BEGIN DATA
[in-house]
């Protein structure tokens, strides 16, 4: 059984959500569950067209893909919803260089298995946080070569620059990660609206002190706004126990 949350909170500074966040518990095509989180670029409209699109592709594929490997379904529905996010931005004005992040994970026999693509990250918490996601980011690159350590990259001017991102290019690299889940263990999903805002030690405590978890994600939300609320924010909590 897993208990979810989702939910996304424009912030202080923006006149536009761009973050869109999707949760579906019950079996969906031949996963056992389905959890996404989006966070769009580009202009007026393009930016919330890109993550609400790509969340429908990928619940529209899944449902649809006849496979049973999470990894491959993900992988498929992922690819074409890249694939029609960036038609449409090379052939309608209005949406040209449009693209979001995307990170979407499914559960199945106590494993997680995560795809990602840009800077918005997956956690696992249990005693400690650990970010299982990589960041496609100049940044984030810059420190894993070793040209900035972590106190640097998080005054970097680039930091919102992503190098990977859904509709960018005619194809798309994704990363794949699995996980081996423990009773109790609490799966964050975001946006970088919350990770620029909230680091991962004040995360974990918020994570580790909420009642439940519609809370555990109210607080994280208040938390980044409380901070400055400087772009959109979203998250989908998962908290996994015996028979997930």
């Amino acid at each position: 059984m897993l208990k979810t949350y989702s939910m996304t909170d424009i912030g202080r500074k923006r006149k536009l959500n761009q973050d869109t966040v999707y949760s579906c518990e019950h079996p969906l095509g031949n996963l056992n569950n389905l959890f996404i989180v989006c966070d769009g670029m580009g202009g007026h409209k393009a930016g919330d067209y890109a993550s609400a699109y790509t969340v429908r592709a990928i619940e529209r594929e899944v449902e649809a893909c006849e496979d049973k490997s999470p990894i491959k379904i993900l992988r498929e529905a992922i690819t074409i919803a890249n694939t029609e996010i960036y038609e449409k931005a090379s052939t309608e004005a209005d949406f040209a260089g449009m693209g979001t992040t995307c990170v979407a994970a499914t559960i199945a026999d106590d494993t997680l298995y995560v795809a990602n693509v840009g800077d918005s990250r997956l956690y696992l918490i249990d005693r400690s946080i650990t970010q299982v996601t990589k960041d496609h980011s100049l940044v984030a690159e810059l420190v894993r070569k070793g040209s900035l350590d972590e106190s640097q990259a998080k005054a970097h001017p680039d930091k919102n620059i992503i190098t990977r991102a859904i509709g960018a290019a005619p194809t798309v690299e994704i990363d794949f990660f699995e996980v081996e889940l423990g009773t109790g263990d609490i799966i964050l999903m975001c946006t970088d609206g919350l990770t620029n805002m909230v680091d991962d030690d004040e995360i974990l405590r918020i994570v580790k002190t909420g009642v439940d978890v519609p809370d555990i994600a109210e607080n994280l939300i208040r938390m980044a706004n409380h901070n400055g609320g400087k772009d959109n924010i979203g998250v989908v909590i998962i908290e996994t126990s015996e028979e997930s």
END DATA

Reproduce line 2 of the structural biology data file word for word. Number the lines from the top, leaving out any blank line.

């Protein structure tokens, strides 16, 4: 059984959500569950067209893909919803260089298995946080070569620059990660609206002190706004126990 949350909170500074966040518990095509989180670029409209699109592709594929490997379904529905996010931005004005992040994970026999693509990250918490996601980011690159350590990259001017991102290019690299889940263990999903805002030690405590978890994600939300609320924010909590 897993208990979810989702939910996304424009912030202080923006006149536009761009973050869109999707949760579906019950079996969906031949996963056992389905959890996404989006966070769009580009202009007026393009930016919330890109993550609400790509969340429908990928619940529209899944449902649809006849496979049973999470990894491959993900992988498929992922690819074409890249694939029609960036038609449409090379052939309608209005949406040209449009693209979001995307990170979407499914559960199945106590494993997680995560795809990602840009800077918005997956956690696992249990005693400690650990970010299982990589960041496609100049940044984030810059420190894993070793040209900035972590106190640097998080005054970097680039930091919102992503190098990977859904509709960018005619194809798309994704990363794949699995996980081996423990009773109790609490799966964050975001946006970088919350990770620029909230680091991962004040995360974990918020994570580790909420009642439940519609809370555990109210607080994280208040938390980044409380901070400055400087772009959109979203998250989908998962908290996994015996028979997930």